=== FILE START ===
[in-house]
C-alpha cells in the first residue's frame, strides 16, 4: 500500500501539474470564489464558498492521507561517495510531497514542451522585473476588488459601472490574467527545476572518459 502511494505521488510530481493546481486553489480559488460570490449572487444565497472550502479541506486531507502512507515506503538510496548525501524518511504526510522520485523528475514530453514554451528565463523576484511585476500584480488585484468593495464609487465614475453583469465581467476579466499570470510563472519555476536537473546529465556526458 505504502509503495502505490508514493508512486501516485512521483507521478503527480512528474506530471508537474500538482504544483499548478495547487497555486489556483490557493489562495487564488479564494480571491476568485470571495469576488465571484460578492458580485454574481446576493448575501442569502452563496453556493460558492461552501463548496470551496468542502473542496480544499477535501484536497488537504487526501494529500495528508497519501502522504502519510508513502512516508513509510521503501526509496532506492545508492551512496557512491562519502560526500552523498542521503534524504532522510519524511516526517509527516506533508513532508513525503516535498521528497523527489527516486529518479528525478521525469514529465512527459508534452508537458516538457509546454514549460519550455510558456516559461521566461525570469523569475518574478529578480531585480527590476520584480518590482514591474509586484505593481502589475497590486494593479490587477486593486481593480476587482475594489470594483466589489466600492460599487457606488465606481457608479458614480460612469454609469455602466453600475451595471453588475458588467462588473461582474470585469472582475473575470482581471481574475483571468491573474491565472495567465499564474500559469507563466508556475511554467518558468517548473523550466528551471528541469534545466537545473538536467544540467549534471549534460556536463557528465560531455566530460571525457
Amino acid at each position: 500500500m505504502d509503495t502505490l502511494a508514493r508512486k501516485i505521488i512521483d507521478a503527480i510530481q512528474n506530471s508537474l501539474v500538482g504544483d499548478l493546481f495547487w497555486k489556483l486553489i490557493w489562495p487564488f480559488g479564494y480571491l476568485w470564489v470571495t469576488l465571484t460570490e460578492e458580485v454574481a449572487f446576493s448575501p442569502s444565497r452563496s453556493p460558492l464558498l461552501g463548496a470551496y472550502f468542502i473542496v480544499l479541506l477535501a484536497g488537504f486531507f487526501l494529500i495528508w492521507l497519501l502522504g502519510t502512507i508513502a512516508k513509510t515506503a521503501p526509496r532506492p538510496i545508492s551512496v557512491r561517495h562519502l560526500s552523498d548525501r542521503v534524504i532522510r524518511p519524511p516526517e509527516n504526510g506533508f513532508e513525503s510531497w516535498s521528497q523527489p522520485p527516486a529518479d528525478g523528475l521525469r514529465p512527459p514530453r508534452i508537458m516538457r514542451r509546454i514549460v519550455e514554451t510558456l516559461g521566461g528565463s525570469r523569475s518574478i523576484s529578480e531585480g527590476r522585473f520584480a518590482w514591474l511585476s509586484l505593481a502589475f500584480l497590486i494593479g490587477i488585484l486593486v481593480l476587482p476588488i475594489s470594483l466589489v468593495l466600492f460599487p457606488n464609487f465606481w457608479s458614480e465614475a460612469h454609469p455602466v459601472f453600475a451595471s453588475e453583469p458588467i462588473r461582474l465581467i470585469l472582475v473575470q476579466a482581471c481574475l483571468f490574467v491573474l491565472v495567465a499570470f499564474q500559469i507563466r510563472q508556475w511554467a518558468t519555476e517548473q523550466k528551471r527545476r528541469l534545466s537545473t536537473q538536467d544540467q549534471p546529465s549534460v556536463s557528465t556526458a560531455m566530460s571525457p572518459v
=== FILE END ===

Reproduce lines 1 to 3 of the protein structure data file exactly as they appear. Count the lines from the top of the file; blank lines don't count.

[in-house]
C-alpha cells in the first residue's frame, strides 16, 4: 500500500501539474470564489464558498492521507561517495510531497514542451522585473476588488459601472490574467527545476572518459 502511494505521488510530481493546481486553489480559488460570490449572487444565497472550502479541506486531507502512507515506503538510496548525501524518511504526510522520485523528475514530453514554451528565463523576484511585476500584480488585484468593495464609487465614475453583469465581467476579466499570470510563472519555476536537473546529465556526458 505504502509503495502505490508514493508512486501516485512521483507521478503527480512528474506530471508537474500538482504544483499548478495547487497555486489556483490557493489562495487564488479564494480571491476568485470571495469576488465571484460578492458580485454574481446576493448575501442569502452563496453556493460558492461552501463548496470551496468542502473542496480544499477535501484536497488537504487526501494529500495528508497519501502522504502519510508513502512516508513509510521503501526509496532506492545508492551512496557512491562519502560526500552523498542521503534524504532522510519524511516526517509527516506533508513532508513525503516535498521528497523527489527516486529518479528525478521525469514529465512527459508534452508537458516538457509546454514549460519550455510558456516559461521566461525570469523569475518574478529578480531585480527590476520584480518590482514591474509586484505593481502589475497590486494593479490587477486593486481593480476587482475594489470594483466589489466600492460599487457606488465606481457608479458614480460612469454609469455602466453600475451595471453588475458588467462588473461582474470585469472582475473575470482581471481574475483571468491573474491565472495567465499564474500559469507563466508556475511554467518558468517548473523550466528551471528541469534545466537545473538536467544540467549534471549534460556536463557528465560531455566530460571525457
Amino acid at each position: 500500500m505504502d509503495t502505490l502511494a508514493r508512486k501516485i505521488i512521483d507521478a503527480i510530481q512528474n506530471s508537474l501539474v500538482g504544483d499548478l493546481f495547487w497555486k489556483l486553489i490557493w489562495p487564488f480559488g479564494y480571491l476568485w470564489v470571495t469576488l465571484t460570490e460578492e458580485v454574481a449572487f446576493s448575501p442569502s444565497r452563496s453556493p460558492l464558498l461552501g463548496a470551496y472550502f468542502i473542496v480544499l479541506l477535501a484536497g488537504f486531507f487526501l494529500i495528508w492521507l497519501l502522504g502519510t502512507i508513502a512516508k513509510t515506503a521503501p526509496r532506492p538510496i545508492s551512496v557512491r561517495h562519502l560526500s552523498d548525501r542521503v534524504i532522510r524518511p519524511p516526517e509527516n504526510g506533508f513532508e513525503s510531497w516535498s521528497q523527489p522520485p527516486a529518479d528525478g523528475l521525469r514529465p512527459p514530453r508534452i508537458m516538457r514542451r509546454i514549460v519550455e514554451t510558456l516559461g521566461g528565463s525570469r523569475s518574478i523576484s529578480e531585480g527590476r522585473f520584480a518590482w514591474l511585476s509586484l505593481a502589475f500584480l497590486i494593479g490587477i488585484l486593486v481593480l476587482p476588488i475594489s470594483l466589489v468593495l466600492f460599487p457606488n464609487f465606481w457608479s458614480e465614475a460612469h454609469p455602466v459601472f453600475a451595471s453588475e453583469p458588467i462588473r461582474l465581467i470585469l472582475v473575470q476579466a482581471c481574475l483571468f490574467v491573474l491565472v495567465a499570470f499564474q500559469i507563466r510563472q508556475w511554467a518558468t519555476e517548473q523550466k528551471r527545476r528541469l534545466s537545473t536537473q538536467d544540467q549534471p546529465s549534460v556536463s557528465t556526458a560531455m566530460s571525457p572518459v